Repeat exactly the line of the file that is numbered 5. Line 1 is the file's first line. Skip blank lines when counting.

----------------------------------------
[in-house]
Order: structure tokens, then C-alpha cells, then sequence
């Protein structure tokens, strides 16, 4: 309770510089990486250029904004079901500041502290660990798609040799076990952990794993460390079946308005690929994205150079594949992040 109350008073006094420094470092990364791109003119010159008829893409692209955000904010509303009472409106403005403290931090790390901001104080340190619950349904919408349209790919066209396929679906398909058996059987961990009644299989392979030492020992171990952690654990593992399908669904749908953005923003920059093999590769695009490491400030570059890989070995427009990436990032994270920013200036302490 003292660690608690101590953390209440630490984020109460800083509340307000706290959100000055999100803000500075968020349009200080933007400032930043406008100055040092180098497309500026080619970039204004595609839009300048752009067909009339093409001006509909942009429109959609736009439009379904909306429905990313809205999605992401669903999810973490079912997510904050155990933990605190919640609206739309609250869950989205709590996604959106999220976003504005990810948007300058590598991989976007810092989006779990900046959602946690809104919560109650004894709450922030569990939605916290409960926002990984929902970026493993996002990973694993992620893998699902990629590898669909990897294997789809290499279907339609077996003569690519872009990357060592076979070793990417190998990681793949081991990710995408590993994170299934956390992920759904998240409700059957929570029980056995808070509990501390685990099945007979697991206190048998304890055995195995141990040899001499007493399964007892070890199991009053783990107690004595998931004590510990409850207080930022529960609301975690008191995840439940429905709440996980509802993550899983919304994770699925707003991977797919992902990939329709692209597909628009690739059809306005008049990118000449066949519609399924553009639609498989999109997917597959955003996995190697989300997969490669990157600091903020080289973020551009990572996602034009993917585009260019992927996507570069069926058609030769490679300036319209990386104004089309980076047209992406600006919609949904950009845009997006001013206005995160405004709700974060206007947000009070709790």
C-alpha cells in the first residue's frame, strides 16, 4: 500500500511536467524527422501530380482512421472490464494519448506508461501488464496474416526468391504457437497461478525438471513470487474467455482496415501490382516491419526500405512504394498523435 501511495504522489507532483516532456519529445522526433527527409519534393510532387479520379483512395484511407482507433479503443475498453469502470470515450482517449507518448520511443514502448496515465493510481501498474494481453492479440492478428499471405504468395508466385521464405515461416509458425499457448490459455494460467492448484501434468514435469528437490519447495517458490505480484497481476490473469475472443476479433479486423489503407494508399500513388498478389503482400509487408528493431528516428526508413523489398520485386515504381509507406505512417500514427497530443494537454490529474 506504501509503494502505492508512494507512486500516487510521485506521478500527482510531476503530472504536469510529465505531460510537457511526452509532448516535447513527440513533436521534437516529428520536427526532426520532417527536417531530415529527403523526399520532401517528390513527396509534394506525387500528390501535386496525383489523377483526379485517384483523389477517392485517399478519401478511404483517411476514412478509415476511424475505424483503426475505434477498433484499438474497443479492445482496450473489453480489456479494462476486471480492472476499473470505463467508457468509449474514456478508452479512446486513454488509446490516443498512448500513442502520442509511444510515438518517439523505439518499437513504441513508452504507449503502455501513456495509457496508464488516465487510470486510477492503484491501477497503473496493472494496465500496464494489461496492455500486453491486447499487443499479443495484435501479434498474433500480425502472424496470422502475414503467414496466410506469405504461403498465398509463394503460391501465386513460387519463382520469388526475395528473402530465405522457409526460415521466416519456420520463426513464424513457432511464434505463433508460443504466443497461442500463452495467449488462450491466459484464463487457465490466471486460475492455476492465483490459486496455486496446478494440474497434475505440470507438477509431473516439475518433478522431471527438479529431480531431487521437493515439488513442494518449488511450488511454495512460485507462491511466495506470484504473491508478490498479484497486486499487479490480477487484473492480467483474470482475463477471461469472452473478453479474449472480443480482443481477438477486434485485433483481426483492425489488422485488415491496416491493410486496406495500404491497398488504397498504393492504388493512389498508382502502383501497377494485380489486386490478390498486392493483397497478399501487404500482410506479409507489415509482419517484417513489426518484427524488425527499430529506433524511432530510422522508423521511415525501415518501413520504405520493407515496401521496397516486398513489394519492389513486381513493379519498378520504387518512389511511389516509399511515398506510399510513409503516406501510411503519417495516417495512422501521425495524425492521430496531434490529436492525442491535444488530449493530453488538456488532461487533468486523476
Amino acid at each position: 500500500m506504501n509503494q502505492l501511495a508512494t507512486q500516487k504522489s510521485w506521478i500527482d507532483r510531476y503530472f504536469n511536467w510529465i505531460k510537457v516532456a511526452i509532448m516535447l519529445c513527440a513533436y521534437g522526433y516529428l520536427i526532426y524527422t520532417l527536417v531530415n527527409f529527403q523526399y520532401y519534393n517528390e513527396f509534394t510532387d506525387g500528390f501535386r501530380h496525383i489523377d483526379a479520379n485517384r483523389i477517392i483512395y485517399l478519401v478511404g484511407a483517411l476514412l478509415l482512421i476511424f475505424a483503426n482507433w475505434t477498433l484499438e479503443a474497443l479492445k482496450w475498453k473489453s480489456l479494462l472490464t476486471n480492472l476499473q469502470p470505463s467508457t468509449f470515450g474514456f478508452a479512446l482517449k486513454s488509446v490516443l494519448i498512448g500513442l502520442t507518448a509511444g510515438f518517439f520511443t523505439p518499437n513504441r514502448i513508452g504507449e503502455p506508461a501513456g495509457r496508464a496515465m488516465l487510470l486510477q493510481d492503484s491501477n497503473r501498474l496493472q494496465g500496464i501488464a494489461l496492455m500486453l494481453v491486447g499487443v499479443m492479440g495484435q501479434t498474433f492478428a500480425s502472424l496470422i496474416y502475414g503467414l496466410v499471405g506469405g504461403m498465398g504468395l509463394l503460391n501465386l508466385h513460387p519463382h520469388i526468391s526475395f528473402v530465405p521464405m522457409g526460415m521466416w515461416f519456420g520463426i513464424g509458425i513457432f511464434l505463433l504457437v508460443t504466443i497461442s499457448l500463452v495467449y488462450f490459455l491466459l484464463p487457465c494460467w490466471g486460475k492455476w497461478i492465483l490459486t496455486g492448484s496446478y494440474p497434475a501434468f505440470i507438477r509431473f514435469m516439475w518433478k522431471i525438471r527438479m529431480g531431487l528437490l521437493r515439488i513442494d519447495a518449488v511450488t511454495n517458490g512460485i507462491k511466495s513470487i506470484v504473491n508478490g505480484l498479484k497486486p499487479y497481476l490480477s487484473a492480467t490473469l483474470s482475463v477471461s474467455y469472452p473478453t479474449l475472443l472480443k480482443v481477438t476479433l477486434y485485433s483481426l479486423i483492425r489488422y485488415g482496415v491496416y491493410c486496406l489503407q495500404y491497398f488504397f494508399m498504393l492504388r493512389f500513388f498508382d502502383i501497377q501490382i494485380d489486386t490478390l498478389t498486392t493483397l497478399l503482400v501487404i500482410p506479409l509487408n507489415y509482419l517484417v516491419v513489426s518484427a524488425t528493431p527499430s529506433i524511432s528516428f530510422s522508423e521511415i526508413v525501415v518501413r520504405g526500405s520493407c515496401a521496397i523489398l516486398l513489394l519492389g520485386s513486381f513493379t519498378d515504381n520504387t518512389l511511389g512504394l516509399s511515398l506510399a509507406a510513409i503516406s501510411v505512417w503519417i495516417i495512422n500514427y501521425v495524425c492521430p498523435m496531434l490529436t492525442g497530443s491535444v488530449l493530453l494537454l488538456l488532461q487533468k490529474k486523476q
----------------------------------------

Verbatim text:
Amino acid at each position: 500500500m506504501n509503494q502505492l501511495a508512494t507512486q500516487k504522489s510521485w506521478i500527482d507532483r510531476y503530472f504536469n511536467w510529465i505531460k510537457v516532456a511526452i509532448m516535447l519529445c513527440a513533436y521534437g522526433y516529428l520536427i526532426y524527422t520532417l527536417v531530415n527527409f529527403q523526399y520532401y519534393n517528390e513527396f509534394t510532387d506525387g500528390f501535386r501530380h496525383i489523377d483526379a479520379n485517384r483523389i477517392i483512395y485517399l478519401v478511404g484511407a483517411l476514412l478509415l482512421i476511424f475505424a483503426n482507433w475505434t477498433l484499438e479503443a474497443l479492445k482496450w475498453k473489453s480489456l479494462l472490464t476486471n480492472l476499473q469502470p470505463s467508457t468509449f470515450g474514456f478508452a479512446l482517449k486513454s488509446v490516443l494519448i498512448g500513442l502520442t507518448a509511444g510515438f518517439f520511443t523505439p518499437n513504441r514502448i513508452g504507449e503502455p506508461a501513456g495509457r496508464a496515465m488516465l487510470l486510477q493510481d492503484s491501477n497503473r501498474l496493472q494496465g500496464i501488464a494489461l496492455m500486453l494481453v491486447g499487443v499479443m492479440g495484435q501479434t498474433f492478428a500480425s502472424l496470422i496474416y502475414g503467414l496466410v499471405g506469405g504461403m498465398g504468395l509463394l503460391n501465386l508466385h513460387p519463382h520469388i526468391s526475395f528473402v530465405p521464405m522457409g526460415m521466416w515461416f519456420g520463426i513464424g509458425i513457432f511464434l505463433l504457437v508460443t504466443i497461442s499457448l500463452v495467449y488462450f490459455l491466459l484464463p487457465c494460467w490466471g486460475k492455476w497461478i492465483l490459486t496455486g492448484s496446478y494440474p497434475a501434468f505440470i507438477r509431473f514435469m516439475w518433478k522431471i525438471r527438479m529431480g531431487l528437490l521437493r515439488i513442494d519447495a518449488v511450488t511454495n517458490g512460485i507462491k511466495s513470487i506470484v504473491n508478490g505480484l498479484k497486486p499487479y497481476l490480477s487484473a492480467t490473469l483474470s482475463v477471461s474467455y469472452p473478453t479474449l475472443l472480443k480482443v481477438t476479433l477486434y485485433s483481426l479486423i483492425r489488422y485488415g482496415v491496416y491493410c486496406l489503407q495500404y491497398f488504397f494508399m498504393l492504388r493512389f500513388f498508382d502502383i501497377q501490382i494485380d489486386t490478390l498478389t498486392t493483397l497478399l503482400v501487404i500482410p506479409l509487408n507489415y509482419l517484417v516491419v513489426s518484427a524488425t528493431p527499430s529506433i524511432s528516428f530510422s522508423e521511415i526508413v525501415v518501413r520504405g526500405s520493407c515496401a521496397i523489398l516486398l513489394l519492389g520485386s513486381f513493379t519498378d515504381n520504387t518512389l511511389g512504394l516509399s511515398l506510399a509507406a510513409i503516406s501510411v505512417w503519417i495516417i495512422n500514427y501521425v495524425c492521430p498523435m496531434l490529436t492525442g497530443s491535444v488530449l493530453l494537454l488538456l488532461q487533468k490529474k486523476q